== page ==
An illustrated tutorial on how to create a scrolling credit list using Microsoft Word, Adobe Photoshop and Apple Final Cut Pro X (or Adobe Premiere).
An in-depth look at the latest release of ArGest Backup 4.0 from TOLIS Group. This is specifically designed for archiving assets to LTO tape. This review uses the LTO-8 tape format.
This is a table of updated file sizes for all iPhone video formats, based on frame size and frame rate. Use these to plan your storage needs.
Whether you work with Adobe Premiere Pro, Apple Final Cut Pro X, Adobe Photoshop or other image editing programs, you can create unusual, captivating effects using gradients and blend modes. Best of all, you don’t need to be a rocket scientist to use them.
Blurs and mosaics are no longer effective in masking the identity of an on-screen speaker. Here’s what you need to know.
Post Haste can help you get organized right at the start of a project by creating folders and files automatically, and in a format you control. This free app is worth a look – here are the details.
Image Chest is a Mac app that catalogs and finds images. This is a helpful app for managing all the stills associated with a video project. It isn’t perfect, but it is worth a look. Here are the details.
An explanation of why rolling credits are hard to display smoothly, along with suggestions on how to improve smoothness.
Survey of applications and web services providing automated speech-to-text transcription focused on media creators.
A look at the impact changing video frame rates has on storage requirements.
Thoughts on planning a video project, along with illustrations of how to use a storyboard and a downloadable storyboard that you can use for your own projects.
Marker, from XMiL Workflow Tools, is a free, easy-to-use utility that displays, tags and exports lists of used or unused files in a video editing project created by Adobe Premiere Pro, Avid Media Composer or Apple Final Cut Pro X (and 7).
A corrected look at how video file size changes as color bit depth increases.
An explanation of how the speed of light limits how fast a computer CPU can go. This is VERY cool, even if you don’t understand tech!
An in-depth, illustrated look at Axle.ai, media asset management software for the Mac.
A step-by-step tutorial on how to create a disk image to preserve and protect media files recorded to a camera card.
An in-depth Q&A answering questions about how to pick the right storage for video editing.
A quick, illustrated tutorial on how to either select colors using numeric values or sliders using the Mac Color Picker, which works in all applications.
An in-depth review and tutorial of ff-Works, from OSBytes, for audio and video compression.
A first look at the new 1.4 release of Kyno, from Lesspain Software. Media management, transcoding and workflow software.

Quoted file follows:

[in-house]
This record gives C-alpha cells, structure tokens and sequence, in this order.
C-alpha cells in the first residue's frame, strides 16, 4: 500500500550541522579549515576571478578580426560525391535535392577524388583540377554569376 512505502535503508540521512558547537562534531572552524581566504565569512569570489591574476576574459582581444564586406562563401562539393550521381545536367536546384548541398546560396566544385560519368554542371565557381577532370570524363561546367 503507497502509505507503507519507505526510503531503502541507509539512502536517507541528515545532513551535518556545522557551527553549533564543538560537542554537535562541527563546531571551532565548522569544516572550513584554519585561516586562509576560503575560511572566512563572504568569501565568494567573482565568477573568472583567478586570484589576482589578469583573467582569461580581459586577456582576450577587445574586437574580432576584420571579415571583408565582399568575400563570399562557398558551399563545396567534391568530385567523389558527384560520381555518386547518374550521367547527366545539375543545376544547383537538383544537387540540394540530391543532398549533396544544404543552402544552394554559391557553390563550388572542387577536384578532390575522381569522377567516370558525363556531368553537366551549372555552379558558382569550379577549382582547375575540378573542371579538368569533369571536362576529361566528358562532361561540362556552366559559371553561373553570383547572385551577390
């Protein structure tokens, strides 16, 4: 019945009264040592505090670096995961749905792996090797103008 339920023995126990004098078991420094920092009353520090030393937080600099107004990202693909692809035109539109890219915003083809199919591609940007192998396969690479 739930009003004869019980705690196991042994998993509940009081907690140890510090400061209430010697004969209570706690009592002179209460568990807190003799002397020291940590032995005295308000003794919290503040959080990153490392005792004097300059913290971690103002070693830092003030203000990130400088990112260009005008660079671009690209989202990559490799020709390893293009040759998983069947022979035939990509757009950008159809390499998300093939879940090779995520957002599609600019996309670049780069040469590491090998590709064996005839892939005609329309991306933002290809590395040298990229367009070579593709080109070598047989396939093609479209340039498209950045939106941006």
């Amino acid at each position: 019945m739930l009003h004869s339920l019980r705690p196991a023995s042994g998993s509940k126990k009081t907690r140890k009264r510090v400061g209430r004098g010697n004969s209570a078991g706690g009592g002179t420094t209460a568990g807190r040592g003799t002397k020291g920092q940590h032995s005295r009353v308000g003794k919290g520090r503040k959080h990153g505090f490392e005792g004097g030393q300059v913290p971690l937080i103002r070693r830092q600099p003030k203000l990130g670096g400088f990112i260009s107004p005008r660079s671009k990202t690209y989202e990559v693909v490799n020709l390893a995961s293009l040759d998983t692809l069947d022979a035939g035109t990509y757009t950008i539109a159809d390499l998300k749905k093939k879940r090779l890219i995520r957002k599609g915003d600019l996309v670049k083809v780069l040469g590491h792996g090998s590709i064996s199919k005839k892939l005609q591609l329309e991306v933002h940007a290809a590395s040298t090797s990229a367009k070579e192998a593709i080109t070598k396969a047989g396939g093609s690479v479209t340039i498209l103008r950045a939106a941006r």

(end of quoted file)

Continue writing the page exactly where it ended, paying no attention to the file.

A helpful infographic, explanation and links about archiving media data on LTO tape drives.
Our goal is to tell stories – and the best stories touch our emotions. However, all too often, we overlook a powerful tool that can influence our emotions: fonts. In this short video excerpt, Larry Jordan showcases different fonts and illustrates how to choose the best one for your next project.
If you are looking for ways to convert speech to text quickly, with reasonable accuracy, easy-to-use editing tools and multiple export options, SpeedScriber is an excellent choice. Here’s an illustrated review that explains how it works.
This is a short-term caution for media creators about upgrading too soon to the High Sierra version of macOS, including how to turn OFF automatic upgrading.
Apple is about to release support for HEVC (H.265). This codec will change how we compress video files. This article describes what you need to know now.
MPEG Streamclip no longer works in Mac OS X 10.12 or later. In this short, video excerpt from a recent webinar, Larry shows how to “rip,” or convert, media from a non-copy protected DVD into a video format suitable for editing, while preserving as much quality as possible.
For multicam editing nothing beats an SSD RAID. Here is an in-depth, illustrated look at the OWC ThunderBay 4 mini SSD RAID – a top choice for editors who value maximum performance and/or portability.
A list of key questions that need to be answered before any video project starts. You can start without answering these, but it is better to plan ahead than to be blind-sided by something you never considered.
In this video excerpt from his webinar “Media Management for Video Editing,” Larry Jordan presents an in-depth demo of Kyno, from Lesspain Software.